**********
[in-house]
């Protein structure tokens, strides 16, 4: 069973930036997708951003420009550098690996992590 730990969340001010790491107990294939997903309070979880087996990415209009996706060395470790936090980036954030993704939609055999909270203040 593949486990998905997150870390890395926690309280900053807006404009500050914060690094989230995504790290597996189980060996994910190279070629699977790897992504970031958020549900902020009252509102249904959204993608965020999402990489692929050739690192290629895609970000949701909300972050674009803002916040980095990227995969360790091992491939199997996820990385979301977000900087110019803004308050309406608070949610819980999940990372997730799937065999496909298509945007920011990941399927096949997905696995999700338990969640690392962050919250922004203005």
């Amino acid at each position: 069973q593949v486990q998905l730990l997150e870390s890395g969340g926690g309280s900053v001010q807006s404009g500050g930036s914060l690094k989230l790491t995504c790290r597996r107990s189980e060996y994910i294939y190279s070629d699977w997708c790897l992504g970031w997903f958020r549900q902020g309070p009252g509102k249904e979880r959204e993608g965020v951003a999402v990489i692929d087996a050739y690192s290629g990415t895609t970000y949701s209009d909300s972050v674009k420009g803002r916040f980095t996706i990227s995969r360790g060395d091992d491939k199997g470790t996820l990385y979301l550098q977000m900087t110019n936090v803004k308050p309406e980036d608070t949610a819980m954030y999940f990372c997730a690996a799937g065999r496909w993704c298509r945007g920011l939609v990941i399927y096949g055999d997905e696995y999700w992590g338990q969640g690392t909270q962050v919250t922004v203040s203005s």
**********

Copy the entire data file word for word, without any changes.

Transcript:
[in-house]
């Protein structure tokens, strides 16, 4: 069973930036997708951003420009550098690996992590 730990969340001010790491107990294939997903309070979880087996990415209009996706060395470790936090980036954030993704939609055999909270203040 593949486990998905997150870390890395926690309280900053807006404009500050914060690094989230995504790290597996189980060996994910190279070629699977790897992504970031958020549900902020009252509102249904959204993608965020999402990489692929050739690192290629895609970000949701909300972050674009803002916040980095990227995969360790091992491939199997996820990385979301977000900087110019803004308050309406608070949610819980999940990372997730799937065999496909298509945007920011990941399927096949997905696995999700338990969640690392962050919250922004203005």
């Amino acid at each position: 069973q593949v486990q998905l730990l997150e870390s890395g969340g926690g309280s900053v001010q807006s404009g500050g930036s914060l690094k989230l790491t995504c790290r597996r107990s189980e060996y994910i294939y190279s070629d699977w997708c790897l992504g970031w997903f958020r549900q902020g309070p009252g509102k249904e979880r959204e993608g965020v951003a999402v990489i692929d087996a050739y690192s290629g990415t895609t970000y949701s209009d909300s972050v674009k420009g803002r916040f980095t996706i990227s995969r360790g060395d091992d491939k199997g470790t996820l990385y979301l550098q977000m900087t110019n936090v803004k308050p309406e980036d608070t949610a819980m954030y999940f990372c997730a690996a799937g065999r496909w993704c298509r945007g920011l939609v990941i399927y096949g055999d997905e696995y999700w992590g338990q969640g690392t909270q962050v919250t922004v203040s203005s």